We believe that it’s our moral responsibility to help drive greater public investment in basic human needs. So, we have prioritized our investments in informed public policy advocacy—lifting the voices of non-profit leaders and their constituents in policy debates at the city, county, state and federal levels. We think this can have far greater and more lasting benefit than our direct charitable grantmaking.
For example, with our local foodbank, we have funded its vital “in the moment” work of alleviating hunger ($50,000 per year), but we also provide operating support to the state association of foodbanks to drive advocacy. This has brought in almost $20 million a year in state funding for hunger relief—an amount we could never hope to reach with our direct service grantmaking
Here’s another example, some years we have provided as much as $1 million for local low-income housing programs. Simultaneously, we support the state homelessness coalition. Its advocacy work now secures $53 million a year and better policy for low-income housing supports. These state investments are sustainable and bring the work to scale in ways a single foundation grant never could.
How does being a member of EOF help you achieve your goals?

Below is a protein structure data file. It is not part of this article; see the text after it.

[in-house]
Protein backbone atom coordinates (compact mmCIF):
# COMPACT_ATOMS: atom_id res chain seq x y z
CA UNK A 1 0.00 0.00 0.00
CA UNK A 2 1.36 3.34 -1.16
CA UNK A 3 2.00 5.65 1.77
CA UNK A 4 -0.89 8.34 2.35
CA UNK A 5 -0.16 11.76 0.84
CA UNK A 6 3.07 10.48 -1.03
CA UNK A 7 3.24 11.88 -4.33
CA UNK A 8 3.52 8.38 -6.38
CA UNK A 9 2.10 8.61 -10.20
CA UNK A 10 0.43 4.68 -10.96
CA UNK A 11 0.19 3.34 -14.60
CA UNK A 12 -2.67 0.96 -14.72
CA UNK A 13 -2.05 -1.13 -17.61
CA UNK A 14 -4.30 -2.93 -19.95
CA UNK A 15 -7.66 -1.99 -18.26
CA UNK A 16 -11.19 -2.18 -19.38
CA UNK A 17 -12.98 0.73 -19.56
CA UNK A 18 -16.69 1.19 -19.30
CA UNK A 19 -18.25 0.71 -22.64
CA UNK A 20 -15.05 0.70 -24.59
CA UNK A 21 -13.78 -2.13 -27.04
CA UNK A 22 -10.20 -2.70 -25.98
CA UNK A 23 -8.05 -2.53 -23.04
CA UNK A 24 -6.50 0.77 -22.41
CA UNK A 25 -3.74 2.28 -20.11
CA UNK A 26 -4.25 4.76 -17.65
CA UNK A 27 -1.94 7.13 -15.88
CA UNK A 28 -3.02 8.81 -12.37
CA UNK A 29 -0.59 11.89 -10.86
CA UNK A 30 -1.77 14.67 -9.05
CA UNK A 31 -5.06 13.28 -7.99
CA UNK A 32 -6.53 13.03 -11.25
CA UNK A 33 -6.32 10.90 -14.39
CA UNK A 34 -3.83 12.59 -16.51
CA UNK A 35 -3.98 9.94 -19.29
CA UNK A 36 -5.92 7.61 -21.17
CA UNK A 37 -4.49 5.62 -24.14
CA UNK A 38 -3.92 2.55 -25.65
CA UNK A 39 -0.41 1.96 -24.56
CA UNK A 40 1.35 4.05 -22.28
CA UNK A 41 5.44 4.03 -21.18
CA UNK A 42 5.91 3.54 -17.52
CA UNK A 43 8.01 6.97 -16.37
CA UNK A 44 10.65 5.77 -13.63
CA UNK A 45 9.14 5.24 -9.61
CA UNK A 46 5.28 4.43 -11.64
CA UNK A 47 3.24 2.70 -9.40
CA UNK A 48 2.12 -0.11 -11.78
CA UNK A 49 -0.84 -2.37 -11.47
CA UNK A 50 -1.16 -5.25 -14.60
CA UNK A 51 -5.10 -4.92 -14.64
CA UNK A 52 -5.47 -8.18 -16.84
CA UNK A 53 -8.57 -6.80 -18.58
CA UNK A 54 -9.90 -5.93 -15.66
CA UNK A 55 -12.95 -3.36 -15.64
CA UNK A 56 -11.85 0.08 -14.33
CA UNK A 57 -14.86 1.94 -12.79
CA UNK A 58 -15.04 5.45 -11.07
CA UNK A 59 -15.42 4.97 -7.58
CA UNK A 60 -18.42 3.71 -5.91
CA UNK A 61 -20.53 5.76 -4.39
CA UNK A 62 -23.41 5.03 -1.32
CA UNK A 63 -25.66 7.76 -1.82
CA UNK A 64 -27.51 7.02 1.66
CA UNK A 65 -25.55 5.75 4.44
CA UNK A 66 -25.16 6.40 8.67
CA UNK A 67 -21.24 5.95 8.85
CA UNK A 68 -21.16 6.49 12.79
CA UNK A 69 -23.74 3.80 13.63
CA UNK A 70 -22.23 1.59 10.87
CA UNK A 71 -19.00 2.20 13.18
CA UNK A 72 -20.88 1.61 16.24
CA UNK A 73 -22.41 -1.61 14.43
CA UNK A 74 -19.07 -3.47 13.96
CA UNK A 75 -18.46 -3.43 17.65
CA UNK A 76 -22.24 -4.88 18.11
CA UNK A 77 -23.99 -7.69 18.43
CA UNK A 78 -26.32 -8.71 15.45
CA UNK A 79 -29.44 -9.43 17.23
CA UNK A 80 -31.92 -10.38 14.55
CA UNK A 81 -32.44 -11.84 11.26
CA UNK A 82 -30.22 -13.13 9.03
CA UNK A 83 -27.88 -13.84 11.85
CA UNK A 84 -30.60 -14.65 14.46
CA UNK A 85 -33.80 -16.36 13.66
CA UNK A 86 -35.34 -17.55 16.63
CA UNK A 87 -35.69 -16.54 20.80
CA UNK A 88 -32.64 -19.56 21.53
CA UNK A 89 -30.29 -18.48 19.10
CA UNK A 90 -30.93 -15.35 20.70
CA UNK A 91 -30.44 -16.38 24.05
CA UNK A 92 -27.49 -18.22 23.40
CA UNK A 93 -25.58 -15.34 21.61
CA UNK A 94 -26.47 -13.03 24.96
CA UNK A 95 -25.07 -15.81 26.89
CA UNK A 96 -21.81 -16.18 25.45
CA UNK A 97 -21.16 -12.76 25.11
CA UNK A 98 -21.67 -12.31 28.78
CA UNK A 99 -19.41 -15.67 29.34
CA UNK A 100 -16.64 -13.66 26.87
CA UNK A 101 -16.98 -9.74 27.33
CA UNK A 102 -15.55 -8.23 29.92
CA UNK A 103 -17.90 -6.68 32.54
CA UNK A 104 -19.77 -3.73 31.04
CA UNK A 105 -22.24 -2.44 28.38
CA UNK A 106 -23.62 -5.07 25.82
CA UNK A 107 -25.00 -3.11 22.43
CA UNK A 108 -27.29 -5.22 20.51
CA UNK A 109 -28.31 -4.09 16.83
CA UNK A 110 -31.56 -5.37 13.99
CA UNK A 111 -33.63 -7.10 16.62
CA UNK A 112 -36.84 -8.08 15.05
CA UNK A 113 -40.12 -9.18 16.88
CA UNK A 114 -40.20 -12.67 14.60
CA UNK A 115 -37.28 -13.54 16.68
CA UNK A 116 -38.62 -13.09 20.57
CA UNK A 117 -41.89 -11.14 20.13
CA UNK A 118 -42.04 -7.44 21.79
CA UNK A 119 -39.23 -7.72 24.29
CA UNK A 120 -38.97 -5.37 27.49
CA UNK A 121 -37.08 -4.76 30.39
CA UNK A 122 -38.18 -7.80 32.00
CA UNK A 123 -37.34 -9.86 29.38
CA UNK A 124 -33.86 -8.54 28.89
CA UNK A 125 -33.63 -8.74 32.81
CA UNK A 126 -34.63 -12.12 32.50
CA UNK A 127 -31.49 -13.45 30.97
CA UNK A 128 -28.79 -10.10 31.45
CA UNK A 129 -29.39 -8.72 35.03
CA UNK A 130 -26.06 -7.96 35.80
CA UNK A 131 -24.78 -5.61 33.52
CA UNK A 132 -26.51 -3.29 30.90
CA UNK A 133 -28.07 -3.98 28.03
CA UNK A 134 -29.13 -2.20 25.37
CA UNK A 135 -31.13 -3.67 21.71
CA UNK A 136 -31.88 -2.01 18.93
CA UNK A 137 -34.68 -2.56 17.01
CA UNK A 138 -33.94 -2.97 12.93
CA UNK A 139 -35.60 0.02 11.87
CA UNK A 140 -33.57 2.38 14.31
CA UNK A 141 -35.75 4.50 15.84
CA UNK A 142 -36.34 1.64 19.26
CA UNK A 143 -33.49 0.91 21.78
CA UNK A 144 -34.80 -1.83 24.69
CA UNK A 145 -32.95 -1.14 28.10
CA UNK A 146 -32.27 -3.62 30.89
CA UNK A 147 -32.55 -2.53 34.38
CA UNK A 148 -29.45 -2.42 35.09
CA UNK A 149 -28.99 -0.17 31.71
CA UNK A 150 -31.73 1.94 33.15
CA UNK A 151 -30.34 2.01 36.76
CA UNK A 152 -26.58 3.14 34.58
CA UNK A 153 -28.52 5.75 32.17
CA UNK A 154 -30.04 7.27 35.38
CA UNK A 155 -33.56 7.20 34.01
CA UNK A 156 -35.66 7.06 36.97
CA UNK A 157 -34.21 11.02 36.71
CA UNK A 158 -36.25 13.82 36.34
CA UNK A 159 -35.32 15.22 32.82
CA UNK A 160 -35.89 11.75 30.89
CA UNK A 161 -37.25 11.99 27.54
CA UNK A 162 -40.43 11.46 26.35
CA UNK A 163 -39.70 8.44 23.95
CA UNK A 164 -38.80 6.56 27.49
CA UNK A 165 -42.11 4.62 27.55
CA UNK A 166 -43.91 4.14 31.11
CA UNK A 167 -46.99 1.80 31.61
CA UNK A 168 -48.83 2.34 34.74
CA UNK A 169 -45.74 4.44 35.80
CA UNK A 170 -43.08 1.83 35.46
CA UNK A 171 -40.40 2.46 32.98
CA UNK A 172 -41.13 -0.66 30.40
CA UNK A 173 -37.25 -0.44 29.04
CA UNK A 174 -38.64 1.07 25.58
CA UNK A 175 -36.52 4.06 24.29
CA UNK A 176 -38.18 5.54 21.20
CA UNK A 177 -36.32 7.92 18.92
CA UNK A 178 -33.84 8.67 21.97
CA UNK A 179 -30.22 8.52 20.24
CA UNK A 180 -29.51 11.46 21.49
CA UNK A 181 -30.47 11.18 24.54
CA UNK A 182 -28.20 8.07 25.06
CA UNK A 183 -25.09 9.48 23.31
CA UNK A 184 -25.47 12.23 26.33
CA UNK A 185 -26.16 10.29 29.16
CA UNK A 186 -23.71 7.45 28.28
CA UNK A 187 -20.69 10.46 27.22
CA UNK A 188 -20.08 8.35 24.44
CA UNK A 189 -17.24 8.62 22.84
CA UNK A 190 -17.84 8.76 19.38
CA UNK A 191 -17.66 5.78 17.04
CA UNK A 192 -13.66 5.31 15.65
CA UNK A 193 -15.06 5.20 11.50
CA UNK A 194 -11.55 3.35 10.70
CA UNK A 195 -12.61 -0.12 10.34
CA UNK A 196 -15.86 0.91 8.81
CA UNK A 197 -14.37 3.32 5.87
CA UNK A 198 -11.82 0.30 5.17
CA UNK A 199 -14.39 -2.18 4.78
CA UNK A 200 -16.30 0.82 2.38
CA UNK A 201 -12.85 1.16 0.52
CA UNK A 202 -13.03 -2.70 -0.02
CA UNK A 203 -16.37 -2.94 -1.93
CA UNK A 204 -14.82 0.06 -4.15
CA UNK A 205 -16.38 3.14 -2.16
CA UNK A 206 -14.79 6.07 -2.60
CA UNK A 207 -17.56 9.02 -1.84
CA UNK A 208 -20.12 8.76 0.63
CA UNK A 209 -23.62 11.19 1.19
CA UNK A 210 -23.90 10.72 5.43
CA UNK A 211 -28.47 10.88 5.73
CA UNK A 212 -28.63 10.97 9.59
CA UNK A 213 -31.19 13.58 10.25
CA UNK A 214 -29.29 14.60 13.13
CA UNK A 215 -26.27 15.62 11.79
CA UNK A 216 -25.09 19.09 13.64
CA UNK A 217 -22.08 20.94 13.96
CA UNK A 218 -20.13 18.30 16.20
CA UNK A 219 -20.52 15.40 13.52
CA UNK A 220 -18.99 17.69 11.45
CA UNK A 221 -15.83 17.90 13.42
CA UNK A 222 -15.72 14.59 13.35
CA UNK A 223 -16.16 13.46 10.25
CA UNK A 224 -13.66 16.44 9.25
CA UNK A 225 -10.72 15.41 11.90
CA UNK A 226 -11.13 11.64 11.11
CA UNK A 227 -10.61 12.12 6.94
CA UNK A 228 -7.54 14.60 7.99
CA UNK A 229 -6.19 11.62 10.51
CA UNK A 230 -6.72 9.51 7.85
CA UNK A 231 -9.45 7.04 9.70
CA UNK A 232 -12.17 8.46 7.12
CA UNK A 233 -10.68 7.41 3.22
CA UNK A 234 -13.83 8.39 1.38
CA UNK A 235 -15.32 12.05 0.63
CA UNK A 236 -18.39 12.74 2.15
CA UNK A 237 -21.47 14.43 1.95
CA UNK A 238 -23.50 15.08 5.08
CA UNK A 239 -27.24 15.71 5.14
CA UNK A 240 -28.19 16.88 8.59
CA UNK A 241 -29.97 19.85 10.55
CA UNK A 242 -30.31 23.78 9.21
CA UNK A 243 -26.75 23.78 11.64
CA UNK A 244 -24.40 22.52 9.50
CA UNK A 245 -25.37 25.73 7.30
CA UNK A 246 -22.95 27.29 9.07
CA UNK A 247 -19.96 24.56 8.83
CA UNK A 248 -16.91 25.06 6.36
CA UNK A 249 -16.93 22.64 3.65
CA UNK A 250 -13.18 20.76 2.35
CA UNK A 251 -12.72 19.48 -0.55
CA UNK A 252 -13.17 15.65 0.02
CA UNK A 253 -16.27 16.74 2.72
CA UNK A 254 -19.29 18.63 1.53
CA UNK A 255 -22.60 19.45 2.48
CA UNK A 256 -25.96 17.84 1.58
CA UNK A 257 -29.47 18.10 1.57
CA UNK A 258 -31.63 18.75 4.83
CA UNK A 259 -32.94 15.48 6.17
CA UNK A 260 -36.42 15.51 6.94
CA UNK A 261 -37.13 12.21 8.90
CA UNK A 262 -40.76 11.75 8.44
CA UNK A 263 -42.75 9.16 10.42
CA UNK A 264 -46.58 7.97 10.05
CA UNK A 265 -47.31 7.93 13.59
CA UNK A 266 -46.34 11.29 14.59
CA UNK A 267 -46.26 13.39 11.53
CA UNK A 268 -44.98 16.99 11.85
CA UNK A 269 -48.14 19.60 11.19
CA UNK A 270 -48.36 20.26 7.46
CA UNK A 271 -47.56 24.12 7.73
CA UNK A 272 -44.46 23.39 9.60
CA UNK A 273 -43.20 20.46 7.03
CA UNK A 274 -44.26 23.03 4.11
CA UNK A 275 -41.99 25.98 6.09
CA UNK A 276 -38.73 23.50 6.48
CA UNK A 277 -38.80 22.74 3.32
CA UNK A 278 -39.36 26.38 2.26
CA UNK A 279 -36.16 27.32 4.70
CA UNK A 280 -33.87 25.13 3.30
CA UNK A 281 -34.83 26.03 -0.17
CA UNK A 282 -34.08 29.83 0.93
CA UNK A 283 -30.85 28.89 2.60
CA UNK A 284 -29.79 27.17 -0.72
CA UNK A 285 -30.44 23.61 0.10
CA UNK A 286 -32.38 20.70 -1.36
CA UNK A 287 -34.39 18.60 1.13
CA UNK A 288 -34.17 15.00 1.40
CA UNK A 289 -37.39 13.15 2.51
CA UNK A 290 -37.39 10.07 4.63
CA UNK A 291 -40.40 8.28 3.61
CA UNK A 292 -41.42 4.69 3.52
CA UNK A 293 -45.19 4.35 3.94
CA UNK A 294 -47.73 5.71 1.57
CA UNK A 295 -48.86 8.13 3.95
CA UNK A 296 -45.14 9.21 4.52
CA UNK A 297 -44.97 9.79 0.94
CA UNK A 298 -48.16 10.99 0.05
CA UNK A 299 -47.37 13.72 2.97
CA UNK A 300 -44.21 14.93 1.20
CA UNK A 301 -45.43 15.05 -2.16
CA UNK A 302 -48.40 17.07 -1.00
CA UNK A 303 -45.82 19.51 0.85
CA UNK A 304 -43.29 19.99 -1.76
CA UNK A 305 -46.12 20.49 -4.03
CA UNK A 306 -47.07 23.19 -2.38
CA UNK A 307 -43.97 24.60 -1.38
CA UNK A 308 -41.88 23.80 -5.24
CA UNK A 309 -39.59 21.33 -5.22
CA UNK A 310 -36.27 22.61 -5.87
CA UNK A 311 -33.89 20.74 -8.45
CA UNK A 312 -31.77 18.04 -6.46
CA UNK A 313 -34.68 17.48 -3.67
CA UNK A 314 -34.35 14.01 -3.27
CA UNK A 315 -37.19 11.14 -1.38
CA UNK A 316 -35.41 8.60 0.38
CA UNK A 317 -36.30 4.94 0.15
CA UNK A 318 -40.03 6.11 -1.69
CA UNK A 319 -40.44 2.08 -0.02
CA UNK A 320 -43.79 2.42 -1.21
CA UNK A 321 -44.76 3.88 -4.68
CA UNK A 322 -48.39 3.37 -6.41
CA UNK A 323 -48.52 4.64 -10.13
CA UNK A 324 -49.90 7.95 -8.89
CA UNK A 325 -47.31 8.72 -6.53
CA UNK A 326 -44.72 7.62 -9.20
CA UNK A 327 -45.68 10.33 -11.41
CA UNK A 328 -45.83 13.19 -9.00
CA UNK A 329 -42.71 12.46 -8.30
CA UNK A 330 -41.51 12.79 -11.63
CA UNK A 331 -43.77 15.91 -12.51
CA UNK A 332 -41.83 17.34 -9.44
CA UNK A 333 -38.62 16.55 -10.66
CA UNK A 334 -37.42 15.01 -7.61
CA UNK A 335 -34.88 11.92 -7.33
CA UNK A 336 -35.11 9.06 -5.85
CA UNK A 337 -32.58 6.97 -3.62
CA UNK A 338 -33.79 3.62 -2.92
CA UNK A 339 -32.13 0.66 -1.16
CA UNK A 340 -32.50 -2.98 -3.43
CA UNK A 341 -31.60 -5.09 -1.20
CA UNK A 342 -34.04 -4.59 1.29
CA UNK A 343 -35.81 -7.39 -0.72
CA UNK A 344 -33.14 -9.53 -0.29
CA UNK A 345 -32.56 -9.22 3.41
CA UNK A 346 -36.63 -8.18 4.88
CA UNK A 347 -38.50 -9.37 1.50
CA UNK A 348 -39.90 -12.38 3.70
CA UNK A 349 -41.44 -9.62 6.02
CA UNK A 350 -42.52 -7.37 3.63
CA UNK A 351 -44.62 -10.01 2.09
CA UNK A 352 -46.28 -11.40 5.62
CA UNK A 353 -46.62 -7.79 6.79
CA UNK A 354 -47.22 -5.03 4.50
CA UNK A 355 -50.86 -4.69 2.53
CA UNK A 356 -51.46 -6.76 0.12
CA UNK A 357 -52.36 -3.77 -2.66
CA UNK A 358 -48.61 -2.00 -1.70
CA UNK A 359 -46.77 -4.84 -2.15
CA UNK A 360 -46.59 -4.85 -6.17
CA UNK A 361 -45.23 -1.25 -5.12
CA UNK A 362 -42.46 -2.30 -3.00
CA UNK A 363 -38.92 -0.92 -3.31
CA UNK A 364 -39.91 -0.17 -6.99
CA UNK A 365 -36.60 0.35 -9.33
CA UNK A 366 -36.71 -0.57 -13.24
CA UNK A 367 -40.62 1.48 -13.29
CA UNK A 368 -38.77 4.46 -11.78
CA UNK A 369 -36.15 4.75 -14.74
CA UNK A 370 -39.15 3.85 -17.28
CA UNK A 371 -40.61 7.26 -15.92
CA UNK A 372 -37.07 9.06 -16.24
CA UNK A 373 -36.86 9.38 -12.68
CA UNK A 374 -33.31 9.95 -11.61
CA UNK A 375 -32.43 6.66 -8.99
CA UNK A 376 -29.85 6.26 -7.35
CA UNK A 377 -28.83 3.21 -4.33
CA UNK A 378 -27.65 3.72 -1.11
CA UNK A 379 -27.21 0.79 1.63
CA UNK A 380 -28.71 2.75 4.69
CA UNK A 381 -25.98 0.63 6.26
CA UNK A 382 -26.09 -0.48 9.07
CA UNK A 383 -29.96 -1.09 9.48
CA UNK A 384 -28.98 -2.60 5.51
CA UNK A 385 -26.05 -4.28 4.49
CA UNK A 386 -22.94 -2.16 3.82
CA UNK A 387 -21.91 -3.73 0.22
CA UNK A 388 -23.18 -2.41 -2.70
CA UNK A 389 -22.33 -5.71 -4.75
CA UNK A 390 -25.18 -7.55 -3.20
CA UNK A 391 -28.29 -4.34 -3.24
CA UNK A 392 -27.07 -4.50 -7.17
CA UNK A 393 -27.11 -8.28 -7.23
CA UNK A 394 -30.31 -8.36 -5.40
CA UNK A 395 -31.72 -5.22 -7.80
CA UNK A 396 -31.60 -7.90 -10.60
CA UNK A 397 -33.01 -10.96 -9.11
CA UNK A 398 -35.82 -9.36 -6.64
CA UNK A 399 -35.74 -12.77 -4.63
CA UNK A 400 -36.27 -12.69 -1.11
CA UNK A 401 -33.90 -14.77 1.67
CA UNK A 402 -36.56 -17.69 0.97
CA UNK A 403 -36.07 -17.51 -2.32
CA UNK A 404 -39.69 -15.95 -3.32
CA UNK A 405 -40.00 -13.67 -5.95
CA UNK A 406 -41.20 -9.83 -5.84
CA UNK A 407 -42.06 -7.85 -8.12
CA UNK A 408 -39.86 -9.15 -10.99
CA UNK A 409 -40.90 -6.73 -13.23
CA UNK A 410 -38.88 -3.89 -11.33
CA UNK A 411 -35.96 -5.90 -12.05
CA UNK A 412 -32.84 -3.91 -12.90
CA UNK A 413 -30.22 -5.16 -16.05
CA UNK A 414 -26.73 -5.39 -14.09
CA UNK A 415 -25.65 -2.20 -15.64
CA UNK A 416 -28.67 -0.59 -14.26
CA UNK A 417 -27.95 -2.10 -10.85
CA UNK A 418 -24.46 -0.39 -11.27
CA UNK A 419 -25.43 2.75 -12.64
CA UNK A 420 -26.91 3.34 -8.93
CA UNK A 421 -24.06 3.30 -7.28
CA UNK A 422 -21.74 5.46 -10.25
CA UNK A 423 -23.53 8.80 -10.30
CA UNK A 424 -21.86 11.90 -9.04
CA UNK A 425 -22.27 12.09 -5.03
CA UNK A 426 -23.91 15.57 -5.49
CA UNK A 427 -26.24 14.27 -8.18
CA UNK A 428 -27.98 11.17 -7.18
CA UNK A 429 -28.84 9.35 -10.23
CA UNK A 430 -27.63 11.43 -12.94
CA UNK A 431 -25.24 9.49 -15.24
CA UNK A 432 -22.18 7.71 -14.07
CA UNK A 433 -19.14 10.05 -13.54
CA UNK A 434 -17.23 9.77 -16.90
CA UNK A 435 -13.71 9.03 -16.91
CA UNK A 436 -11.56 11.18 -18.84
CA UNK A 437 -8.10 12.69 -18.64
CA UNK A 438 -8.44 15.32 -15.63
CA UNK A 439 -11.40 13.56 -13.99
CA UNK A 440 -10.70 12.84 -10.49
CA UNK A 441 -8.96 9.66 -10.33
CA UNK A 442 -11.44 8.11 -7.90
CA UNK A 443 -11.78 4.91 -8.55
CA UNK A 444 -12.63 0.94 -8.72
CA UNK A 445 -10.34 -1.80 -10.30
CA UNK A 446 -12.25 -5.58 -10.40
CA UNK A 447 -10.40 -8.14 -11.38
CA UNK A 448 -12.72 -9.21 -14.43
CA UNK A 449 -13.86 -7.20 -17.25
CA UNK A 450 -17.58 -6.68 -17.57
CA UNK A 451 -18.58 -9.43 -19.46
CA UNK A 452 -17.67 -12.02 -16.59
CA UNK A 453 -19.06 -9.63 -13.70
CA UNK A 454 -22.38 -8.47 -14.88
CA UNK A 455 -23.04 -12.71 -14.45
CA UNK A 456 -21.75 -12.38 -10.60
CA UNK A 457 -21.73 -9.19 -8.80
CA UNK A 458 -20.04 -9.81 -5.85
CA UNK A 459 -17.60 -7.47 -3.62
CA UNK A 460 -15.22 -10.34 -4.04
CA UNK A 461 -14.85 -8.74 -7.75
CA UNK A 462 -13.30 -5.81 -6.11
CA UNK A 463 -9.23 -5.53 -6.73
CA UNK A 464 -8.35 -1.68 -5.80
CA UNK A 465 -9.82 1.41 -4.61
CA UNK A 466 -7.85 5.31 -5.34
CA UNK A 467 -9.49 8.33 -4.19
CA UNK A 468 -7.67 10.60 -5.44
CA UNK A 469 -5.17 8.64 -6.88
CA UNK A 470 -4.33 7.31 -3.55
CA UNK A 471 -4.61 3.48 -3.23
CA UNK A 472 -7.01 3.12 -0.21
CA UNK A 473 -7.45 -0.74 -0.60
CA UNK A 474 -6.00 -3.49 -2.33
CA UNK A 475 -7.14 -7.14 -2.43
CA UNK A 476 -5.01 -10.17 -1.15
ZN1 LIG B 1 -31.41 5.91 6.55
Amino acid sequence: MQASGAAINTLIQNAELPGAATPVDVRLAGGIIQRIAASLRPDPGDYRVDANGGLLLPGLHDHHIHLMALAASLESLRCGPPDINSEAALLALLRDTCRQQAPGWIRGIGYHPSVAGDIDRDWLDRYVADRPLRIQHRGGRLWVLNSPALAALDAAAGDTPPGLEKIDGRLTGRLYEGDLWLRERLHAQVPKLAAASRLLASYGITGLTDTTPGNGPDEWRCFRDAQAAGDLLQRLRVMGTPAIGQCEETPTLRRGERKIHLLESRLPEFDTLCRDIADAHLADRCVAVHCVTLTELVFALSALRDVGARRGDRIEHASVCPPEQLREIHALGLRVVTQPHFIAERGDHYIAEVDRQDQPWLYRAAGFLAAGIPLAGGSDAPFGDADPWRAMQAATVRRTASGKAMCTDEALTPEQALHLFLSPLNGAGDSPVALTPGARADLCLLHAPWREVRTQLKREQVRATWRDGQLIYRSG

EOF is a genuinely safe space. A space for candid conversations among peers and for honing skills. It’s extremely valuable.
A hallmark of EOF is how current it stays. It helps us stay relevant. Through it, we have access to the most current research and analysis.
One of the very best characteristics is how politically timely and active the gatherings are, with opportunity for dialogue, learning and camaraderie. We hear about lessons learned—what’s worked and what to avoid.
Ponderings for your funder colleagues?
How does the concentration of wealth at the top and growing inequities affect our capacity for justice? Especially racial justice, but also for women, immigrants, LGBTQ.
In my work, particularly, I am consumed by how we raise public investment in children when they have no political voice. How do we stem the tide of disinvestment in children when the political class does not answer to them?
And, as political dysfunction grows, how do democratic institutions rise to meet the challenge? What role can we play in strengthening our historic pillars of democracy?
What’s something we didn’t think to ask, but you’d really like to share?
It’s more of a reflection really. I am always left with a feeling of optimism. And, I’m not joking. At the foundation we feel like we’re optimistic because of what we get to see in the course of our work. Love does trump hate. Every day we see it playing out in the work of our grantees and partners.
Any useful resources to share with your colleagues?
At the foundation, we ask grantees to complete a climate change statement. These are always interesting. They educate us all the time. You can find them on our website here.
Additionally, we use, and have been involved in creating, some tools for evaluating advocacy capacity and advocacy grants:
- Bolder Advocacy/Alliance for Justice: Advocacy Capacity Tool (ACT!)
- Bolder Advocacy/Alliance for Justice: ACT! Quick
- Bolder Advocacy/Alliance for Justice: Power Check (evaluating community organizing)